Study Tips: Back to School 2012

New term brings new opportunity
to start right, stay focused

Students in the Quad

Have a great semester, Texas State!

It’s the first day of a new semester at Texas State University. There’s no better time than the first few days of class to set the tone and pace for the entire term. We’ve talked to experienced students, faculty members and learning resources staff on campus to gather the best advice for a great start.

Get the grade.

Of course, put first things first: GO TO CLASS. Every class, every time it meets. But getting the most out of your courses requires more than simply showing up. For starters, make sure your professor knows who you are — by introducing yourself personally and actively participating in class activities and discussions.

Instructor Brittany Wattner continues on that theme with this advice: “The biggest mistake my freshman students make is to assume they can put in the same amount of effort they did in high school and do well.” Whether you’re a freshman or not, “professors notice when you come to class prepared, and they appreciate it,” she says. The following tips will also help raise your grade and minimize your stress when exams roll around:

  • Pay attention in class — sit in front — and take good notes.
  • Let your professor know if you must be absent. Get e-mail addresses and phone numbers of at least three classmates for missed notes.
  • Review your notes after class to add clarifying details while it’s fresh on your mind. It helps retain new information.
  • Study every day. Complete assigned readings before class for better understanding while you’re in class. It will reduce stress at finals and, more importantly, help you learn.
  • Go to your professors’ office hours with questions. Your professors want you to learn and are happy to help. Plus, it shows that you want to learn, too.

Get involved.

Students volunteering for Bobcat Build

Bobcat Build volunteers serve throughout the San Marcos community during a huge event each spring.

Student organizations at Texas State offer something for everyone. From small groups like the Society of Physics Students to huge organizations like the Students in Free Enterprise (SIFE) and Bobcat Build, there’s a welcoming niche for every student. Look for yours at the Student Org Fair, scheduled for Jan. 31 and Feb. 1 from 10 a.m. to 2 p.m. in the LBJ Student Center.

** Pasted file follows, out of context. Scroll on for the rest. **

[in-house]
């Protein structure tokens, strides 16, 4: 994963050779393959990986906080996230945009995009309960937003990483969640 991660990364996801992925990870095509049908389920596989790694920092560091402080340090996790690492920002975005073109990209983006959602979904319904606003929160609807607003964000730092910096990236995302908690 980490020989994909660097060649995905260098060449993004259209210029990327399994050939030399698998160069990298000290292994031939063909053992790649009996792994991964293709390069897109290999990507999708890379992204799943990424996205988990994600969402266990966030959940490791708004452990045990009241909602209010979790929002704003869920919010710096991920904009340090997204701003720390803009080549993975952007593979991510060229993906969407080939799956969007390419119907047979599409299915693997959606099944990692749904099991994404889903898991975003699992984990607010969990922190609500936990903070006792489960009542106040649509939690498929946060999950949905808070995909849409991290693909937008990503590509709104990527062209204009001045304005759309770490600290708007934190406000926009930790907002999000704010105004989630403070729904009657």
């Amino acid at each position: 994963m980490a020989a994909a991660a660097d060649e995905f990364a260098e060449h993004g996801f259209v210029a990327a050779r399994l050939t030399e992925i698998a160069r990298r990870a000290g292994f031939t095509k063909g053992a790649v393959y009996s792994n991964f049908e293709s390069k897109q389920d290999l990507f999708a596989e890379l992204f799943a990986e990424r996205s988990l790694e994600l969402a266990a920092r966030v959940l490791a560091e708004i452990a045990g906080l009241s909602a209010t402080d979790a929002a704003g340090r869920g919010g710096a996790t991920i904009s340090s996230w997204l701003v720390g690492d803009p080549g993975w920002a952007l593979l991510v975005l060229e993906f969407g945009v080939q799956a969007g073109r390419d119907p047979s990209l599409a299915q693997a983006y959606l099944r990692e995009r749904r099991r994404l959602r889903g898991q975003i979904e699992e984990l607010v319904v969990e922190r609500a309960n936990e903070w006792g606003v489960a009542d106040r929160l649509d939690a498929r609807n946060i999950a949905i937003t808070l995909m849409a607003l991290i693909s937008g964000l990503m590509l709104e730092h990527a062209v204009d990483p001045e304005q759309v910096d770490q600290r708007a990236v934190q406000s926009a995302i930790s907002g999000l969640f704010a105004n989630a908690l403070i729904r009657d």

Studies have shown that being engaged in campus activities improves the college experience experience. Amy Hawkins, a researcher at Purdue University, says, “Participation in student organizations can lead to the development of social and leadership skills, higher retention rates, heightened self-confidence, improved satisfaction with college, the ability to see course curriculum as more relevant, and further success after college.” Additional benefits of joining a student organization are expansive. You can:

  • Meet lifelong friends and mentors.
  • Make connections that could lead to internships, research opportunities and jobs.
  • Gain job skills through groups focused on your chosen profession.
  • Find new hobbies, study partners and workout partners.
  • Discover hidden talents that could affect your life direction.
  • Learn about and qualify for additional scholarships.

If you need help, just ask.

Texas State has hundreds of support services to ensure the success of its hardworking students. Whether you are struggling with a difficult class or looking for additional resources to complete a huge project, there a campus full of people who want to help you reach your goals. Here are just a few of the Academic Support Resources and other services available for free to Texas State students:

Remember: What you put into college is what you’ll get out of it. Take advantage of opportunities to share new experiences with fellow Bobcats and discover something new about yourself and your abilities. Cultivate a big life from your experience at Texas State.

Make it a great semester, Bobcats!

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